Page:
World-leading expert in international rights and humanitarian law Wayne Jordash QC is calling on the International Criminal Court (ICC) and the UK to investigate crimes perpetrated against Sri Lankan Tamils.
“It’s crystal clear that the [Sri Lankan] government has been involved in a policy of persecuting the Tamils,” he told the Tamil Guardian in an interview this week. “The evidence is quite overwhelming that these crimes are occurring, and it is quite crystal clear from the 200 victims that we represent, that there are thousands, if not tens of thousands more.”
Wayne is the co-founder and managing partner of Global Rights Compliance (GLC) which, earlier this week, filed a submission under Article 15 of the Rome Statute, requesting the ICC Prosecutor to exercise territorial jurisdiction to initiate investigations into crimes committed in Sri Lanka.
The Communication to the international tribunal names several senior Sri Lankan officials, including President Gotabaya Rajapaksa, defence secretary Kamal Gunaratne, former army commander Jagath Jayasuriya and others as individuals “responsible for crimes against humanity of deportation (through underlying acts of abductions, unlawful detention and torture), deprivation of right to return and persecution”.
To see the full interview, click the link below.
The submission was made ahead of next week’s UN Climate Change Conference 2021 in Glasgow and was also forwarded to the UK Metropolitan Police for action against President Rajapaksa and members of the Sri Lankan delegation attending the Conference.
Wayne has also worked as a legal representative to 400 Rohingya women, who are victims of crimes committed in Myanmar and Bangladesh. In 2018, he filed a submission to the ICC, on behalf of the victims, requesting the ICC pre-trial chamber to provide clarification of the ICC’s jurisdiction over the crimes of deportation, persecution, apartheid and genocide committed against the Rohingyas.
Representing 400 women in Myanmar “was an inspiration for this”. “There are not many places where you can go and find accountability for them [Rohingya]and so, the ICC opened up a very narrow possibility,” he said. “When I look at the situation of the Sri Lankan Tamils and the way in which they are treated by the [Sri Lankan] government and the way in which they leave the country, having been forced out through persecution and torture, it struck me looking at those facts, looking at those crimes and looking at the very narrow possibilities for justice for the Sri Lankan Tamils that we should try”.
When questioned on what he believed are the prospects of success of the ICC permitting an investigation into the crimes committed in Sri Lanka, Wayne answered that “this is the strongest communication I have submitted to the ICC”. “There is overwhelming evidence of the range of acts of abduction, unlawful detention, torture, deportation, deprivation of the right to return, persecution in the UK, persecution where the Tamils end up in another country seeking refugee status. There is no doubt that these crimes occurred, there is no doubt that they are continuing to occur. The question will be whether these men we allege are responsible, …, are responsible and to what extent.” “I would say the evidence against them is really looking pretty strong,” he added.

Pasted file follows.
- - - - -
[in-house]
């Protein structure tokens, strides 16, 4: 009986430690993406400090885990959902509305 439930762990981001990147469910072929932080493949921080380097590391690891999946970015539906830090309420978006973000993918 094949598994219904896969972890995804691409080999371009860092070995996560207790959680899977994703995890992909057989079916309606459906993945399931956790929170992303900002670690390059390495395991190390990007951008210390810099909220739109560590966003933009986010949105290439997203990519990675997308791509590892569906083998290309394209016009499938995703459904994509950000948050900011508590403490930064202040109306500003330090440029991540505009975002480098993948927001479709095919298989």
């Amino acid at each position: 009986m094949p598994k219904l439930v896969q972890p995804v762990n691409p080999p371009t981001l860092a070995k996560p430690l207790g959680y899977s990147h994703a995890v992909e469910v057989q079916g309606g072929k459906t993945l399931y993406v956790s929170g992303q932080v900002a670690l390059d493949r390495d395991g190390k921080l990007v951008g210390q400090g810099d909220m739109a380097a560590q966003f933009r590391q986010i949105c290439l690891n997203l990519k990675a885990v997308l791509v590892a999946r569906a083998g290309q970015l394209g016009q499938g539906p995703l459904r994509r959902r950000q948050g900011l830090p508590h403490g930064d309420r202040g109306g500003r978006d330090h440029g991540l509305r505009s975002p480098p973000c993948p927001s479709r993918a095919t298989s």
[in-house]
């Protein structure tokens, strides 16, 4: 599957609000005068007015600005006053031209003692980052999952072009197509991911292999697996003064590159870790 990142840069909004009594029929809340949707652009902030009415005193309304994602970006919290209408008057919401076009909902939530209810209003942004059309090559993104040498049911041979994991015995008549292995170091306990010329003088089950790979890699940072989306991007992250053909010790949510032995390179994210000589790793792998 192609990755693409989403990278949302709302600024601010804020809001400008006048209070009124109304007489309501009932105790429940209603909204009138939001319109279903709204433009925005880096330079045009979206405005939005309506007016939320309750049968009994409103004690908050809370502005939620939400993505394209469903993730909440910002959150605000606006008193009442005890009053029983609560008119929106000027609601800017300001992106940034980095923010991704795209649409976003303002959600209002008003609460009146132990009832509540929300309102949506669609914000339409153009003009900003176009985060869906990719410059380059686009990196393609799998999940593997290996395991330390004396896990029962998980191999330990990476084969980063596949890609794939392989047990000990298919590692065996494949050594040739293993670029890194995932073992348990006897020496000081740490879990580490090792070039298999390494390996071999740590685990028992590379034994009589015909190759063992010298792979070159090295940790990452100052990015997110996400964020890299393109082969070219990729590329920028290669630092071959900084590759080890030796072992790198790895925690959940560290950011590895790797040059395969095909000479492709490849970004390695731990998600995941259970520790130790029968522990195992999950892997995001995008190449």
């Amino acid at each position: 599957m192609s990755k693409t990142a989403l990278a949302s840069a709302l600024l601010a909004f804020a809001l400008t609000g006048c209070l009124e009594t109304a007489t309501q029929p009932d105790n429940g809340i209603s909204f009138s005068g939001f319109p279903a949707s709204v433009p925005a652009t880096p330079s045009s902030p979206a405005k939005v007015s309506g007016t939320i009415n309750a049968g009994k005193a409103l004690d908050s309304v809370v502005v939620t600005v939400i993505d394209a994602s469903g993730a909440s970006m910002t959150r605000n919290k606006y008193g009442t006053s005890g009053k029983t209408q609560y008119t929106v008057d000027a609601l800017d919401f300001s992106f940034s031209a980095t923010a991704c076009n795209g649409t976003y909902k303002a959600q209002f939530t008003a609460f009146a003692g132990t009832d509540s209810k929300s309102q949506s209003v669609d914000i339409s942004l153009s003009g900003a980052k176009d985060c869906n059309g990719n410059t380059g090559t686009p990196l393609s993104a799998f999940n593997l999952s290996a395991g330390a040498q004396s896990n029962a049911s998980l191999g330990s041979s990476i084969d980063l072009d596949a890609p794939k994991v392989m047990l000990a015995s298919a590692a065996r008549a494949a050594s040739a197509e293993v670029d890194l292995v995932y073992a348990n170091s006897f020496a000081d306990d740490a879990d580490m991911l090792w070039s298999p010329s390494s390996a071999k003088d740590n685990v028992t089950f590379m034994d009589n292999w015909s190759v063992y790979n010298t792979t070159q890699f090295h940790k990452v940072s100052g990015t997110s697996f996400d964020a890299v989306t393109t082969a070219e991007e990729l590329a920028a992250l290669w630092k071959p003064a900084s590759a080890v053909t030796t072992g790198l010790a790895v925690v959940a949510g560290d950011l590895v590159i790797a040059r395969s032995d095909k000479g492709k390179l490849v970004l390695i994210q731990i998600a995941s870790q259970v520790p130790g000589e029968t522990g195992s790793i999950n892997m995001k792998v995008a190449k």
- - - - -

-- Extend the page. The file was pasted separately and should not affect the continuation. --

Wayne explained the biggest challenge to the ICC and UK investigation being approved is twofold. Firstly, the UK will be “reluctant” to arrest one of the alleged perpetrators, Gotabaya Rajapaksa, due to his presidency.“On the basis of this evidence, …the challenge will not be the evidence. The challenge will be whether we can get hold of the President.”
On a positive note, he then said that Gotabaya Rajapaksa “won’t be president forever”. “If we can encourage the UK to fulfil its obligations which is to investigate these types of crimes, whether they occur on the UK soil or not and when we can encourage the ICC to investigate crimes which occur in the Rome Statute signatory states, like the UK, then we can inch forward.”
As the second challenge, Wayne mentioned that ICC processes are “very slow”. They “take a very long time and tend to, because of a lack of resources, take even longer,” he said. “Justice is a long game.”
If the request to investigate is successful, what can the victims expect to happen next?
The ICC Prosecutor would open up a full investigation which would include sending investigators to Sri Lanka and/or to the UK to start the investigation. “That’s what happens if the prosecutor is satisfied that there is a reasonable basis for believing that these crimes, crimes of deportation, persecution and deprivation of the right to return, have been committed,” said Wayne.
“On the basis of the communication we filed, there is plenty of evidence. In my view, the prosecutor could move quite swiftly or should be able to move quite swiftly to a full investigation.”